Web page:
Obama “said that he was going to take China to the mat,” Romney told workers on his Ohio stop. “Most of us thought he meant the wrestling mat. But instead he and we have been taken to the door mat."

Split in Republican ranks
There’s a split in Romney’s party and even in the ranks of his supporters in the Senate on the currency bill. Two of Romney’s supporters in the Senate, Mississippi Sen. Thad Cochran and Idaho Sen. Jim Risch, voted for the bill, while two, Missouri Sen. Roy Blunt and Utah Sen. Orrin Hatch, voted against it.

All but five Democratic senators voted for the currency bill. Sixteen GOP senators also voted for it.

But House Speaker John Boehner signaled Wednesday that he would not support the bill, making its prospects for House passage dim.

“Given the volatility in the world markets, given the uncertainty about the world economy … taking this step at this moment in time poses a very severe risk of a trade war," Boehner said.

And Obama cautioned at a press conference last week against “just passing laws that are symbolic knowing that they’re probably not going to be upheld by the World Trade Organization ….”

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He warned that if that were to happen “suddenly U.S. companies are subject to a whole bunch of sanctions …. I think we’ve got a strong case to make, but we’ve just got to make sure that we do it in a way that’s going to be effective.”

He also argued that his administration has been “more aggressive than any in recent years in going after some of these (Chinese trade) practices. We’ve brought very aggressive enforcement actions against China for violations in the tire case, for example, where it’s been upheld by the World Trade Organization that they were engaging in unfair trading practices.”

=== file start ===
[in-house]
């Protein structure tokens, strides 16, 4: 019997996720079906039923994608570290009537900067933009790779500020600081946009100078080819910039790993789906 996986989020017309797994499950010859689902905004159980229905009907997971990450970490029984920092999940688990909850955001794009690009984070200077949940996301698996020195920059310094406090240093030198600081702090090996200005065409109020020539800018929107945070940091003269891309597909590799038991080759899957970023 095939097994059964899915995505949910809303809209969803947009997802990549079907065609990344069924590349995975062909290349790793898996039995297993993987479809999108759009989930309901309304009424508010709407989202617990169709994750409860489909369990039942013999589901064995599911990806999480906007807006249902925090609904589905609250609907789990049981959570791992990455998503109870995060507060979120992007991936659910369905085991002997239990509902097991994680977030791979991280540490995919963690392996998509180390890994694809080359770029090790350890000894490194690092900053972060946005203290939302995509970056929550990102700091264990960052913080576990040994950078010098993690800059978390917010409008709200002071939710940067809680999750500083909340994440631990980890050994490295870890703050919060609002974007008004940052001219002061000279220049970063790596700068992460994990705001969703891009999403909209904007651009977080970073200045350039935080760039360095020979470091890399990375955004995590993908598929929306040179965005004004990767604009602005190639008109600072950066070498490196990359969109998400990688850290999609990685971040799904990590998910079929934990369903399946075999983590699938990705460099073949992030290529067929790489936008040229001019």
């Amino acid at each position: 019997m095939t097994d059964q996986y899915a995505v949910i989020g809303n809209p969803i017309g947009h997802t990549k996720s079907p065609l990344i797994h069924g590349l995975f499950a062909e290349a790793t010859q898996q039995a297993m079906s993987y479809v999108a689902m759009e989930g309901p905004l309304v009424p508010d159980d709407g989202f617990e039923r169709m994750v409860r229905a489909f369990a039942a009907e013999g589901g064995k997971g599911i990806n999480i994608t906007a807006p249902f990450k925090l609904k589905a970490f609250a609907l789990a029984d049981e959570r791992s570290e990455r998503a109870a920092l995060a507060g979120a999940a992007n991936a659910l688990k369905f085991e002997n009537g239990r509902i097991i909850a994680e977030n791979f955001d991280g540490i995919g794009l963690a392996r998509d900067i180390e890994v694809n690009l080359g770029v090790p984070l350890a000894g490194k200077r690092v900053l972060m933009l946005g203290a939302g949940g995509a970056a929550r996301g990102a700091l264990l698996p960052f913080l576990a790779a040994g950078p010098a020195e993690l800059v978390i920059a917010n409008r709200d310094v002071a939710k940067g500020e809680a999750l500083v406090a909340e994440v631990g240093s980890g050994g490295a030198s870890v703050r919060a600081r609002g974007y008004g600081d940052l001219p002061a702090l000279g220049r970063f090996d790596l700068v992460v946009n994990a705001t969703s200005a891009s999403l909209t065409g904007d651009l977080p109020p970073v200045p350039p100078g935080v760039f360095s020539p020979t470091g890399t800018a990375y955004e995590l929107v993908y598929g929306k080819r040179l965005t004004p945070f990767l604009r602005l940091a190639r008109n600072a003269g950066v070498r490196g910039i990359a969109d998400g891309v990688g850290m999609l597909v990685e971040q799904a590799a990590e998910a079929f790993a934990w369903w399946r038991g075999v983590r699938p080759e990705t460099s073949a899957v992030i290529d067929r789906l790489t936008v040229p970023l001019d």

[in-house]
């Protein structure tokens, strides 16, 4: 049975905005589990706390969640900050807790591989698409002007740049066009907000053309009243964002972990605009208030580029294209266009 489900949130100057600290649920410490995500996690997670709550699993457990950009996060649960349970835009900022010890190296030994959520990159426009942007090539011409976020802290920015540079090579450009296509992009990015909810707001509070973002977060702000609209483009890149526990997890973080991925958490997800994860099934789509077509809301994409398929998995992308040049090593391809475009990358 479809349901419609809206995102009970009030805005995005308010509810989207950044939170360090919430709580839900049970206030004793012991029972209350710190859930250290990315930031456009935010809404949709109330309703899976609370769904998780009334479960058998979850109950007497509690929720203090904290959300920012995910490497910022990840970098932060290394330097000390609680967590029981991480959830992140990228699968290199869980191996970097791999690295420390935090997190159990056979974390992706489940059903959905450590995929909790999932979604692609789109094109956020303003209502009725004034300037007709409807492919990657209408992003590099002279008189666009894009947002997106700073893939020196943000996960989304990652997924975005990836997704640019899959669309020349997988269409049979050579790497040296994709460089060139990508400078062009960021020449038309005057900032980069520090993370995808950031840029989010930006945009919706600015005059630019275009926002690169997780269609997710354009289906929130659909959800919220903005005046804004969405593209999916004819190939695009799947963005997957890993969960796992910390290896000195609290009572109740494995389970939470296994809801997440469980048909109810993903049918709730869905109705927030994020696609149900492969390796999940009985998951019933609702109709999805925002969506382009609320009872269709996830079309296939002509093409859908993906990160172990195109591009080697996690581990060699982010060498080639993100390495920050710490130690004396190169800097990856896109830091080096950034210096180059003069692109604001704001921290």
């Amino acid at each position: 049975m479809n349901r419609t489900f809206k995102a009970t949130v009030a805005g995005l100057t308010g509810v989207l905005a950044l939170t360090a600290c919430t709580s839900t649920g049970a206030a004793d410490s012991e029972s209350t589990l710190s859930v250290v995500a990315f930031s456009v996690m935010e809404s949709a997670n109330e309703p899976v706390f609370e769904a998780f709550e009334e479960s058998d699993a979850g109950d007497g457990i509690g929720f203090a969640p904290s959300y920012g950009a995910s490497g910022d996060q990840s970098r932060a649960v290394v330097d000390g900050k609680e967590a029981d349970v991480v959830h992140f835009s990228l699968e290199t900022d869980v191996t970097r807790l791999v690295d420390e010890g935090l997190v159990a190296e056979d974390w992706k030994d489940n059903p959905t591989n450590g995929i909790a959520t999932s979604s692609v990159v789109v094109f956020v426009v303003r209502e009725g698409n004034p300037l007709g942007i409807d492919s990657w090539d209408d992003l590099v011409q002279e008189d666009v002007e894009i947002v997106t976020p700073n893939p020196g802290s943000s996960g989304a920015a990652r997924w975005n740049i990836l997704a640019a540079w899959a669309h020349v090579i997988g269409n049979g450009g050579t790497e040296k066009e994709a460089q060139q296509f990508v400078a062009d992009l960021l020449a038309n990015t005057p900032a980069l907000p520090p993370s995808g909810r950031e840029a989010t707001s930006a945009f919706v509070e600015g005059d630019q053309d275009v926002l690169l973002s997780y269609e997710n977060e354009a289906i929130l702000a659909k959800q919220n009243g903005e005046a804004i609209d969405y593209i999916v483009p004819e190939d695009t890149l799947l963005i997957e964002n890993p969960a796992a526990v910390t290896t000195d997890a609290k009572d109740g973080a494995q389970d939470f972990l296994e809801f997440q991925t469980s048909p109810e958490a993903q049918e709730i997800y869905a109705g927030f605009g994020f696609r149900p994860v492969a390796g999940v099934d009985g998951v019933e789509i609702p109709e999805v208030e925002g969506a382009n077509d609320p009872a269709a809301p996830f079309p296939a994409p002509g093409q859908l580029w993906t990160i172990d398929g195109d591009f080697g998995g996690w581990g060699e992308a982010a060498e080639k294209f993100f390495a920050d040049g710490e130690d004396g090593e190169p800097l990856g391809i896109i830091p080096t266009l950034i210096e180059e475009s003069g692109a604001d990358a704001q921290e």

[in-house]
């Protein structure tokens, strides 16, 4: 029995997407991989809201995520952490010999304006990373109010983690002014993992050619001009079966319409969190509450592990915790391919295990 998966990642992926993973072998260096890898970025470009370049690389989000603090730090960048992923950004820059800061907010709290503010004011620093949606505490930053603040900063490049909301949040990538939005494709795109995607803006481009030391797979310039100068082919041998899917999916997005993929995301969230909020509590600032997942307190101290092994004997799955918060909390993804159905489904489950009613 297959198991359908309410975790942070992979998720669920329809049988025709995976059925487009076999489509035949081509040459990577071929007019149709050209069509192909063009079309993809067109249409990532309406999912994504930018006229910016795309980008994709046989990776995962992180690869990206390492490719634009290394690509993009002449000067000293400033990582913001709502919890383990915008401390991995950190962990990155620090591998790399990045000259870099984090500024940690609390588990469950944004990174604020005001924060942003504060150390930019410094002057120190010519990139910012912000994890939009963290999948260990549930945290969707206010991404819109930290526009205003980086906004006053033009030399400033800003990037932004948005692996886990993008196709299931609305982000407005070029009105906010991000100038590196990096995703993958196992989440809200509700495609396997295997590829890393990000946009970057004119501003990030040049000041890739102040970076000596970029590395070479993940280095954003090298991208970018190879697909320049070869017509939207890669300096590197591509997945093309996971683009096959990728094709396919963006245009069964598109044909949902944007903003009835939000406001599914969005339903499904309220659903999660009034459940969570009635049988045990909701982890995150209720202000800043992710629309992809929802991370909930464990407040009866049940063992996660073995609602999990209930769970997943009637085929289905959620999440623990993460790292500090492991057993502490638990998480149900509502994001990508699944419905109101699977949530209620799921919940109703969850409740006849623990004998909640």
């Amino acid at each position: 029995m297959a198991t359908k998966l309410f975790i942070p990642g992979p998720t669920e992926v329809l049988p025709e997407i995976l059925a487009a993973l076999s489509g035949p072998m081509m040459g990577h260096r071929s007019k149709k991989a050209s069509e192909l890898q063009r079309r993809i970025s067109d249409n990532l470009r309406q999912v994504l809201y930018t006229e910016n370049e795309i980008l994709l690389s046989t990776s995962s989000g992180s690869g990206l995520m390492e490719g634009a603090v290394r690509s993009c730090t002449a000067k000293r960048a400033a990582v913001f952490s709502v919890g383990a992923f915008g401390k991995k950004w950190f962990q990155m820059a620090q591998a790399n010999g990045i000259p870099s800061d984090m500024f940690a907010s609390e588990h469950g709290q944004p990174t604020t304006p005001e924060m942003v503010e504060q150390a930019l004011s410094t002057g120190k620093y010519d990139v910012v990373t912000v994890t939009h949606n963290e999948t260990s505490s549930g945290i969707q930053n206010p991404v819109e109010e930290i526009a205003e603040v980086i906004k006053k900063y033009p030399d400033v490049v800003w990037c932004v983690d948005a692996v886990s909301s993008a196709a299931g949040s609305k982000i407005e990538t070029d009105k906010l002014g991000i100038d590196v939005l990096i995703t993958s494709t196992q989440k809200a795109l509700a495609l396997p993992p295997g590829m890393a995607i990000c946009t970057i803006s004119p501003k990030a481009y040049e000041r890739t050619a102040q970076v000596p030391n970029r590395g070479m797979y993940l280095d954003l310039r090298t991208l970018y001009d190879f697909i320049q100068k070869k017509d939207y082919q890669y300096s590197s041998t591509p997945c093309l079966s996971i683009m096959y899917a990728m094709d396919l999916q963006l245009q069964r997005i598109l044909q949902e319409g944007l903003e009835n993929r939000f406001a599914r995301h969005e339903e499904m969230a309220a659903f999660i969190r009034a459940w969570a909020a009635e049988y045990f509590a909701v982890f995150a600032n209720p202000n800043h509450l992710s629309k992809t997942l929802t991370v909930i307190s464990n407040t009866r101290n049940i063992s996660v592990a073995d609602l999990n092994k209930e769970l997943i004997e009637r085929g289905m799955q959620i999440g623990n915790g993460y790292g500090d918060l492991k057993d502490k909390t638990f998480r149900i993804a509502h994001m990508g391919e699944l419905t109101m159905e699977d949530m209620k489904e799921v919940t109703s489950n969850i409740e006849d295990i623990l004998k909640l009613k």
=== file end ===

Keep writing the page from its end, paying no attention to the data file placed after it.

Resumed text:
In 2009, the Obama administration imposed punitive tariffs of nearly 40 percent on tire imports from China, saying they’d unfairly flooded the American market. But opinion is divided as to how much those tariffs have helped U.S workers: Since then, imports of tires from South Korea, Indonesia, Thailand and Taiwan have soared.

China issue in 2008 election
Four years ago in the 2008 campaign, it was Democratic contender and now Secretary of State Hillary Clinton who raised the issue of China’s growing economic clout and the leverage it had acquired by buying U.S. Treasury bonds.

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She also warned of China’s acquisition of an American firm that made magnets from materials known as "rare earths" that are found mostly in China. The magnets are used in U.S. precision-guided weapons.

“The Chinese are convinced that the 21st century is their century …. they are very focused on what they need to do,” she said on the campaign trail in Pennsylvania.

To those who called for getting tough on China for allegedly unfair trade practices, Clinton’s reply was: “How do you get tough on your banker?”

Garrett Haake of NBC News contributed to this report.

© 2013 msnbc.com Reprints

Video: China Trade Data Suggests Slowdown?